This month, Carnatic singer Jayashri Ramnath will perform two concerts in the US, one at the legendary Carnegie Hall in New York (on October 20) and the other at the San Jose Center for the Performing Arts in California (on October 26). ...
This month, Carnatic singer Jayashri Ramnath will perform two concerts in the US, one at the legendary Carnegie Hall in New York (on October 20) and the other at the San Jose Center for the Performing Arts in California (on October 26). In light of her upcoming US tour, Jayashri had a chat with NH7.in about her childhood, the loss of her guru and what’s she’s up to now.
Bombay Jayashri, as she is more popularly known – her prefix is a Chennai practice of identifying musicians – was raised in Chembur, Mumbai. As a child, Jayashri has said she wasn’t allowed to read books. According to her mother, they were a distraction and all of her efforts had to be dedicated to one vocation, singing. “I always loved to sing, [but] like any child I didn’t like the rigour and discipline that I was forced into.” And as time passed, the then-teenaged singer became one of 25 singers from all over Mumbai that comprised the band Seven Colours, who performed everything from Asha Bhosle to Mehdi Hassan. But Carnatic music, at this point, wasn’t Jayashri’s world. As with many great musicians, it was one live performance that changed her life; when she saw her future guru, violinist Lalgudi G Jayaraman play at Chembur Fine Arts, Jayashri knew she had found her calling.
Then 24, the vocalist had already been learning Carnatic music, but realised that a move to Chennai, where Jayaraman resided, was necessary. “My guru made me realise that it’s a passion, a lifetime’s vocation,” says Jayashri. “I need to adopt a style of living to be in it.” Practice and saadhna were never again drudgery. They, in fact, became an obsession, one that she’s still feeding. The singer is constantly looking for techniques and methods to hone her voice. For instance, a few years ago, Jayashri read Eckhart Tolle’s Stillness Speaks which emphasises the silence between sounds. The singer has incorporated the concept into her singing, puncturing the progression of notes of a raga with, yep, you guessed it, silence. The effect is not just a more stirring rendition of a kirti, but it allows listeners to understand the music better.
Jayashri also trained in Hindustani classical music for seven years. “I have trained with Ajay Pohankar and Mahavir Jaipurvale in the Jaipur and Kirana gharana styles of music,” she said. “I was not trained to become a Hindustani musician, but I wanted to be able to appreciate a different genre.”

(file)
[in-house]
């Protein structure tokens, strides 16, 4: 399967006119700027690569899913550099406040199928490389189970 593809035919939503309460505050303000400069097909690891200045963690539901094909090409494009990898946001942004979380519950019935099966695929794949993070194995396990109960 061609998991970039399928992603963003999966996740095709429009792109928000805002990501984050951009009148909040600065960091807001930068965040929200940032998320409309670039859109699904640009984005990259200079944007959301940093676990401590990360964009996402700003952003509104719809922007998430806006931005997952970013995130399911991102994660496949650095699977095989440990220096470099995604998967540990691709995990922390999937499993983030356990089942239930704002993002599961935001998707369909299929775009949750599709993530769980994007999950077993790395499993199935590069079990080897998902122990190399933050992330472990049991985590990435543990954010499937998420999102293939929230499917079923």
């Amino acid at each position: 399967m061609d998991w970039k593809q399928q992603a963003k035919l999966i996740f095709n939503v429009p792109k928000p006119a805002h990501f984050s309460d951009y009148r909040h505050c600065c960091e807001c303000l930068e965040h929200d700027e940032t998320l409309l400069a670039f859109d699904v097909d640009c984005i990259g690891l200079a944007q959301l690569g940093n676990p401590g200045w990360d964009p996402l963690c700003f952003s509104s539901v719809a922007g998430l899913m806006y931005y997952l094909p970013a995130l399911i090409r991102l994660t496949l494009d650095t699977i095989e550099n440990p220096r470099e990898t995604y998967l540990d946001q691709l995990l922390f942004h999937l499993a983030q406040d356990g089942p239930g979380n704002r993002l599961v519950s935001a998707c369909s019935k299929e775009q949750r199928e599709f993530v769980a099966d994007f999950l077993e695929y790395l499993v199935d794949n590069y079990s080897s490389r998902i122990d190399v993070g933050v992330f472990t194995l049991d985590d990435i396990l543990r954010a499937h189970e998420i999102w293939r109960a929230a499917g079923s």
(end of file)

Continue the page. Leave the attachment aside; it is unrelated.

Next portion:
Earlier this year, Lalgudi Jayaraman, 82, passed away, leaving a chasm within all his students. “Even if he’s not there physically watching over us, he has instilled a huge responsibility in us to further his dreams. I close my eyes and think deeply and I get all the answers,” says Jayashri. To this day, she follows the same routine and practice that her guru instilled in her all those years ago when she was in her early twenties –“six to eight hours of daily saadhna”.
Jayashri has spent a lifetime absorbing different cultures, whether it was an addiction to The Beatles, Abba, Boney M and Lata Mangeshkar in Mumbai, or being possessed by Carnatic music in Chennai. “Everything that I learned came together,” she says about the opportunity to work with the multi-nationality cast and crew (Taiwanese Ang Lee, Canadian Michael Dynna and Indian actors) of Life of Pi. “It’s truly proof of the fact that art has reached a point where we’re really seeing a melting point of different genres, artists, ideas and processes.” But the cherry on the icing here is that ‘Pi’s Lullaby’, the intro song to the film which was sung by Jayashri, was nominated for the Oscar for Best Original Song, the first ever Tamil song to get an Academy nod.
The award has put Jayashri amidst the gaze of the world. “People who have seen the movie are now turning up for Carnatic concerts, it’s a little shift from the regular concert-going audience.” But the vocalist maintains that despite its increasing popularity, Carnatic music can never be mainstream. “Classical music anywhere in the world is meant fo